meeting and prayer for one another outside the meeting.” Understood is
this way, group spiritual direction is probably what many people in the
church are looking for. This book is a challenging and indispensable
resource for small group prayer ministry.
Michael. To Know God: Small Group Exercises for Spiritual Formation, Judson
Press, © 2001.
Gemignani is the pastor of an Episcopal church in Texas and chair of the
division of spiritual formation for the Episcopal diocese there. His
book offers new possibilities both for small groups and for spiritual
formation. For small group ministry it opens the possibility of group
discernment and group spiritual process and for spiritual formation it
extends the options beyond a one-to-one relationship. One of the most
helpful aspects of his writing is the clarity with which he defines
spiritual terminology. For example on page 95 the author distinguishes
between spiritual direction and psychotherapy two important ways of
assisting people on their life journey but each with a different intent
and focus. From pastors to spiritual directors, Sunday school teachers
to bible study leaders, these exercises provide a welcome practical
dimension to group work and can be used effectively in a variety of
The pastor explores alternatives to Robert’s Rules of Order when
conducting the administrative aspects of the church. A process of
congregational discernment in decision- making is developed.
Danny E. and Charles M. Olsen. Discerning God’s Will Together: A
Spiritual Practice for the Church, Upper Room Books, © 1997.
spiritual practice of discernment may be a lost art in the modern
church. This book could go a long way in providing a remedy for that
unfortunate reality. In a short five chapters the authors cover the
what, why, who, how and where of discernment. They ask important
questions such as, “instead of relying on Robert’s Rules of Order,
what would happen if people in churches made decisions based on their
spiritual discernment of the question: “God, is this your will?”
Reaching into history and drawing from many models, the authors offer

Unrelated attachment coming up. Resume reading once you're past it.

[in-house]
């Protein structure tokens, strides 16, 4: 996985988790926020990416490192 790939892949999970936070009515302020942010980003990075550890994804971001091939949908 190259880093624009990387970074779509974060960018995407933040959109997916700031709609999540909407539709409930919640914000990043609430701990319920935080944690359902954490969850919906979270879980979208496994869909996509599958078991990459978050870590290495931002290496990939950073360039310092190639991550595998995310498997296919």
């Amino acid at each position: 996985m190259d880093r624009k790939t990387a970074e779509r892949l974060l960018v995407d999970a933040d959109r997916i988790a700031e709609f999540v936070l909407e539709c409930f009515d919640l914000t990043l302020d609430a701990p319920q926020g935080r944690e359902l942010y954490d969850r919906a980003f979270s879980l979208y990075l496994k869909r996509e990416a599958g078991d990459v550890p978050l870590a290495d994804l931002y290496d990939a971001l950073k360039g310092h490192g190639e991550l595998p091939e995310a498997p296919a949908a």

practical and proven ways a church can move from a business as usual
approach to one of depth, integration and love in the decision-making
process. This is a book about the church as a genuine community, seeking
life and anticipating God’s future.
Howard. Reaching Decisions: The Quaker Method, Pendle Hill
When it comes to discernment, the Quaker tradition offers
wisdom, insight and practical methodology. While the focus of this book
is on the specifics of that methodology, the entire Pendle Hill
catalogue offers outstanding Quaker resources for congregations seeking
to revive centuries-old spiritual disciplines made nearly extinct by our
modern American political and cultural thinking.
Reach them at:
Charles M. Transforming Church Boards into Communities of Spiritual
Leaders, The Alban Institute, © 1995.
In many churches, board meetings differ little from their
corporate-American counterparts. Even non-profit service agencies, while
sharing many of the church’s values, are not organized to be the Body
of Christ in the world. For those of us longing for church structures
that promote “salt and light,”
this book ventures into welcome territory.
The pastor takes seriously the complexity and uniqueness of the members
of his/her congregation and explores ways to understand the impact of
gender, generational differences, ethnicity, preferred learning styles,
culture, season of life and personality type while cultivating
Gloria. Six Ways to Pray from Six Great Saints: Francis of